Using C# via ActiveQt on Linux platform
I am starting on a new greenfield project that is targeting Windows 7 and Linux. Hence Qt.
However there is some code from a previous version of the software that is written in C# on Windows and I'm investigating how much of those existing libraries we could re-use. The C# libraries aren't likely to require much active maintenance but being able to reuse them could save us a lot of time.
Using Visual Studio 2010 I have told my C# projects to register for COM interop and compiled them. Then I run the "dumpcpp":http://qt-project.org/doc/qt-4.8/activeqt-dumpcpp.html utility on the compiled type library to generate code that Qt can use. This works fine on my Windows 7 machine and after adding @CONFIG += qaxcontainer@
to my Qt project file I can access my C# classes in Qt Creator. But when I port that code to my Red Hat Linux machine it wont build as it has dependencies on qaxobject and qaxwidet.h, which don't exist.
So is there a way to get ActiveQt generated code working on a Linux platform?
Or is there a different way to get existing C# code integrated into Qt that doesn't require ActiveQt?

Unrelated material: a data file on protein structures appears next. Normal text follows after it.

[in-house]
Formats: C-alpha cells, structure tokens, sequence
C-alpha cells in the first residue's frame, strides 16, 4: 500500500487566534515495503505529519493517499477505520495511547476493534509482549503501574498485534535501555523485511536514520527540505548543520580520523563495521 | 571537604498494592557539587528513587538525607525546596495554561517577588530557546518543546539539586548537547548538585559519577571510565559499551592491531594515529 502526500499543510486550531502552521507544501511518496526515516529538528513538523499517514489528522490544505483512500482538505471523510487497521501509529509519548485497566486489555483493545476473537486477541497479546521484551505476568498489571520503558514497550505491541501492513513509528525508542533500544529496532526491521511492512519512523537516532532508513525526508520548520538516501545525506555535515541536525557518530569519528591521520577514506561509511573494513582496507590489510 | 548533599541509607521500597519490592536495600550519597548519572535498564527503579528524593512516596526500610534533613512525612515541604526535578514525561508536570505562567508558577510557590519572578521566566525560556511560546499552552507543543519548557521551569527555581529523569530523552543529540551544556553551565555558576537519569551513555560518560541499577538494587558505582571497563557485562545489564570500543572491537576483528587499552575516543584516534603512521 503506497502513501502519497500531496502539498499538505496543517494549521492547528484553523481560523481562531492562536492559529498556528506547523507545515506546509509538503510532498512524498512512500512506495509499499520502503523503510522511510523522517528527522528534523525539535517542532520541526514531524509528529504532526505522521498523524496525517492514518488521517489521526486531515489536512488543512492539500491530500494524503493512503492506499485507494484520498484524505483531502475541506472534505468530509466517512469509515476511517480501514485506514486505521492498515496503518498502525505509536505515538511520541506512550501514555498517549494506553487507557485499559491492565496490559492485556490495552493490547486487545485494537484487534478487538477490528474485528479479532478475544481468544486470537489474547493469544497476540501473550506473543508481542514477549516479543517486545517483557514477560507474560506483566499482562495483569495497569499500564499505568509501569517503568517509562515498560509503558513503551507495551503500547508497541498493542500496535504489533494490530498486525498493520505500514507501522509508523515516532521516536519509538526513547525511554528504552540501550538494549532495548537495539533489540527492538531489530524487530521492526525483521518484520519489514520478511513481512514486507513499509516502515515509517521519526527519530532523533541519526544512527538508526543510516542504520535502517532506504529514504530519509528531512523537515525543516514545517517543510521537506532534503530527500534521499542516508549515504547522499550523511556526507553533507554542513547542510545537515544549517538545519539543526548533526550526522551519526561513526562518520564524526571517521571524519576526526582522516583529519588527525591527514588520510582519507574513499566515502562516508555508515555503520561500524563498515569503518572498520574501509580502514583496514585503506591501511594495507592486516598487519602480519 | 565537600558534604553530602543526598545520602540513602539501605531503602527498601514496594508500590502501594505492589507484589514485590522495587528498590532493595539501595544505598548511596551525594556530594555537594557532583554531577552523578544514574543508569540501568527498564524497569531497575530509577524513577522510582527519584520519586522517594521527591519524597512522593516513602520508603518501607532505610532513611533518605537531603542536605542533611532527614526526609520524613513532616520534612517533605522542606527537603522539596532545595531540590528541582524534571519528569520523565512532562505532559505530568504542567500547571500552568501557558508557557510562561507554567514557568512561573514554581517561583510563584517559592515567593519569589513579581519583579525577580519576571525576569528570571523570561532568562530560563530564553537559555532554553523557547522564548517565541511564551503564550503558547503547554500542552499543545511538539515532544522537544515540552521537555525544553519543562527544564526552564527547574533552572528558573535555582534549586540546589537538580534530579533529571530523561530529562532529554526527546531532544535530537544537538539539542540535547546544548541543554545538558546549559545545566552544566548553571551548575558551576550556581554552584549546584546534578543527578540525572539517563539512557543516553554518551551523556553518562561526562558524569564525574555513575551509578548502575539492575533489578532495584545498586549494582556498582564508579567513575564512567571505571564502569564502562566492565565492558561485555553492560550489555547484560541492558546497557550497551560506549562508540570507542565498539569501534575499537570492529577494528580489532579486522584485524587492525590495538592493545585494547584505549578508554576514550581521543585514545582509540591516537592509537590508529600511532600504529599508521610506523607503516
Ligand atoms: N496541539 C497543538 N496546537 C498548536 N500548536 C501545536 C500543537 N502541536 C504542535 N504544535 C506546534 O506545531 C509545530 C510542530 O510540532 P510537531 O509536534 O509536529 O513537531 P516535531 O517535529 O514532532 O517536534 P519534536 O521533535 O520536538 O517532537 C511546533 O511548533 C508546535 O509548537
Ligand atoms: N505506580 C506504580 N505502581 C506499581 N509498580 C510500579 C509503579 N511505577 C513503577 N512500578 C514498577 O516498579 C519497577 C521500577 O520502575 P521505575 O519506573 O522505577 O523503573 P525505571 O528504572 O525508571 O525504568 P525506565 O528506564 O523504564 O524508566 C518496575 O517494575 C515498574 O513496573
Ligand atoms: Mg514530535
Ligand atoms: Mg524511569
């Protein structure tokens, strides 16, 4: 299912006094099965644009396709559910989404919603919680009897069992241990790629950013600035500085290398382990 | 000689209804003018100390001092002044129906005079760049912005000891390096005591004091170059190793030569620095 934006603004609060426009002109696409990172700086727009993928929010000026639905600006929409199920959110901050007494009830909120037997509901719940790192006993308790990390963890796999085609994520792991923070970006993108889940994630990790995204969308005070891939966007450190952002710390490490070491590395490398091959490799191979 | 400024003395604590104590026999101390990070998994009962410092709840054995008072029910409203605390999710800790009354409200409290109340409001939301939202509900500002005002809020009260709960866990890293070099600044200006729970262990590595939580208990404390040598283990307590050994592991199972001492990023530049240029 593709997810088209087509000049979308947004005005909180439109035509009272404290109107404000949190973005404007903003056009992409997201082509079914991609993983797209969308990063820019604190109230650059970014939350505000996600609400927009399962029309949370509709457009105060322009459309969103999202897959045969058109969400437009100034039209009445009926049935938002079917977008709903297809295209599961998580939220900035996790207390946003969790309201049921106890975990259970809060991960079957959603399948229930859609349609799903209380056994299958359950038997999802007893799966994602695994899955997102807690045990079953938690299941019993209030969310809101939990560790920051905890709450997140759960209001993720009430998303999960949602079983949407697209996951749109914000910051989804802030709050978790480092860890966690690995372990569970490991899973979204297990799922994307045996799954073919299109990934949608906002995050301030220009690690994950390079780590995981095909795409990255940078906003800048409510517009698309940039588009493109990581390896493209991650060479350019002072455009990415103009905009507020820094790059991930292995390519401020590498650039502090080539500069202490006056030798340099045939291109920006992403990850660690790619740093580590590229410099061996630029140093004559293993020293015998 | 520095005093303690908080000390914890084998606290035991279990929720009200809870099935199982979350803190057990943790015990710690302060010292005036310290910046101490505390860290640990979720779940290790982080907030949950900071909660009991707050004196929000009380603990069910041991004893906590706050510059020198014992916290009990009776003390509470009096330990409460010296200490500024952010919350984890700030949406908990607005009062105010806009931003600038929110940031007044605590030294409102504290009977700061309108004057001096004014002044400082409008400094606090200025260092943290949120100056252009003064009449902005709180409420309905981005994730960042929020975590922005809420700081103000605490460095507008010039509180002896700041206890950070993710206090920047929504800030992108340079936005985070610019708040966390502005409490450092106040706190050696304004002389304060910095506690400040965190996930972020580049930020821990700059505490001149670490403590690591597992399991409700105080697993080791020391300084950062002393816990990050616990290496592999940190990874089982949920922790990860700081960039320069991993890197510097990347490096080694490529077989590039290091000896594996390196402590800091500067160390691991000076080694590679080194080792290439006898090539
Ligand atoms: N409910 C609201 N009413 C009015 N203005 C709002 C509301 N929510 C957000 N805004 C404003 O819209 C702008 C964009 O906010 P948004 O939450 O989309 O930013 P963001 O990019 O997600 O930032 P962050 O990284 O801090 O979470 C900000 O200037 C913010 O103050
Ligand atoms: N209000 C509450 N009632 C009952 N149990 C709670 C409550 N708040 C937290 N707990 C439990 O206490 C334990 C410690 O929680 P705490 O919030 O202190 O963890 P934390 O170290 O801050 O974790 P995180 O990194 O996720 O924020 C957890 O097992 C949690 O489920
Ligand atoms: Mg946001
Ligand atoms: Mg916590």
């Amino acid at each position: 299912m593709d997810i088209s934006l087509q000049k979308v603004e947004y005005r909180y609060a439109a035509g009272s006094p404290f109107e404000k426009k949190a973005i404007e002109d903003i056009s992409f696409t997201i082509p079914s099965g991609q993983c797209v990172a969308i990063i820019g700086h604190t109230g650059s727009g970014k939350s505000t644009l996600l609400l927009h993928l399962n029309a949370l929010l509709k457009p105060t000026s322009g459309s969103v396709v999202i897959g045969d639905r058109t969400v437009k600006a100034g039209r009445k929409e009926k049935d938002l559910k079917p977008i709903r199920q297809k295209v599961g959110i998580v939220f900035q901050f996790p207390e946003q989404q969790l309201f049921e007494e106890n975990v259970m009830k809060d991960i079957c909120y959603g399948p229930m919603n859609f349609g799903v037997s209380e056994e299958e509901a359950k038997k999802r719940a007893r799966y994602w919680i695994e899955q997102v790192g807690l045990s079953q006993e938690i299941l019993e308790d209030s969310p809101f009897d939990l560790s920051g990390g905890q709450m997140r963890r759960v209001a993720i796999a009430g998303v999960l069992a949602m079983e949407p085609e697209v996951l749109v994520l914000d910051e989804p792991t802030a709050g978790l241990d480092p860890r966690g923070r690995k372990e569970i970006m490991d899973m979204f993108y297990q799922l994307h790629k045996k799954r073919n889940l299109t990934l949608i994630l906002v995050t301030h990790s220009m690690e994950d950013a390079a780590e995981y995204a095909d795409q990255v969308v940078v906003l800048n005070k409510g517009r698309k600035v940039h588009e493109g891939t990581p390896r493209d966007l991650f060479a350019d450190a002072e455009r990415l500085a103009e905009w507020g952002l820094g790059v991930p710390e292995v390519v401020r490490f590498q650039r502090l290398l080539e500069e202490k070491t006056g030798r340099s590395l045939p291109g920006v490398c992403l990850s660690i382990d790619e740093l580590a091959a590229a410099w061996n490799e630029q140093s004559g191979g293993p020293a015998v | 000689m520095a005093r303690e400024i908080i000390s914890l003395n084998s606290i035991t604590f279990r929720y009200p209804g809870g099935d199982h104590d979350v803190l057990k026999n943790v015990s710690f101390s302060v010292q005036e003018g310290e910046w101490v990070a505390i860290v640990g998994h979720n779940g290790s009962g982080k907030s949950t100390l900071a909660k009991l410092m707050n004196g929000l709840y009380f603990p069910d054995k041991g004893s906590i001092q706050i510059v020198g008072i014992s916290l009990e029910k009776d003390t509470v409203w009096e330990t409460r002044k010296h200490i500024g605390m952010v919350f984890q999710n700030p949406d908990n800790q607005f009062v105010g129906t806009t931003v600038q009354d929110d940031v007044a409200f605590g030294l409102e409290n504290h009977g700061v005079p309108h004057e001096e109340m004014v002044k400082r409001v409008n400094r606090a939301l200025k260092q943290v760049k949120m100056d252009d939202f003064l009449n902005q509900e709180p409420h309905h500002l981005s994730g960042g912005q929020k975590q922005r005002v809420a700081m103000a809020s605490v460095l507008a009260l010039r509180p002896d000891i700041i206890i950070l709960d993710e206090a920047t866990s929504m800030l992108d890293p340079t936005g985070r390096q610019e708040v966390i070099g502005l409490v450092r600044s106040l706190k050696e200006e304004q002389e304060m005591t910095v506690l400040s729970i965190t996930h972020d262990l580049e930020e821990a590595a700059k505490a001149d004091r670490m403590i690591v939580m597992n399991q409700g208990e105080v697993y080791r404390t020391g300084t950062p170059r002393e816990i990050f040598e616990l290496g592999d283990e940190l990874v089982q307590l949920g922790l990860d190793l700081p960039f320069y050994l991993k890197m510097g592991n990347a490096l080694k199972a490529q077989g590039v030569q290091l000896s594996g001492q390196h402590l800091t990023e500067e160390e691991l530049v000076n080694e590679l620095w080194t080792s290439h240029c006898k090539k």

Thank you folks.
In short, you can't ;-)
COM and ActiveX are features of Microsoft Windows Only.
You can try something like this guy:
But I guess it is not worth the hassle.
I could imagine it might work using Wine, but that would mean you'd basically just make the windows binary run on Linux. Using ActiveQt on anything other than windows is not supported.
Thanks for the replies gentlemen.
So it looks like there's no straight forward way to wrap the C# code for use by Qt if we want cross platform. I don't want to jump through too many hoops getting it working as that will probably just lead to problems with maintenance down the road.
Therefore I'm thinking, to keep it simpler, if we want to use some of the existing C# libraries we'll port them to C++ code as required. I've taken a look at a few of our classes and it's not a straight rewrite to C++ due to some of the features in C#, but the business logic has already been written and tested so we'll still be better off than if we had no existing code.
If it is pure C# code, you can try Mono and Qyoto , and skip COM and Active* things.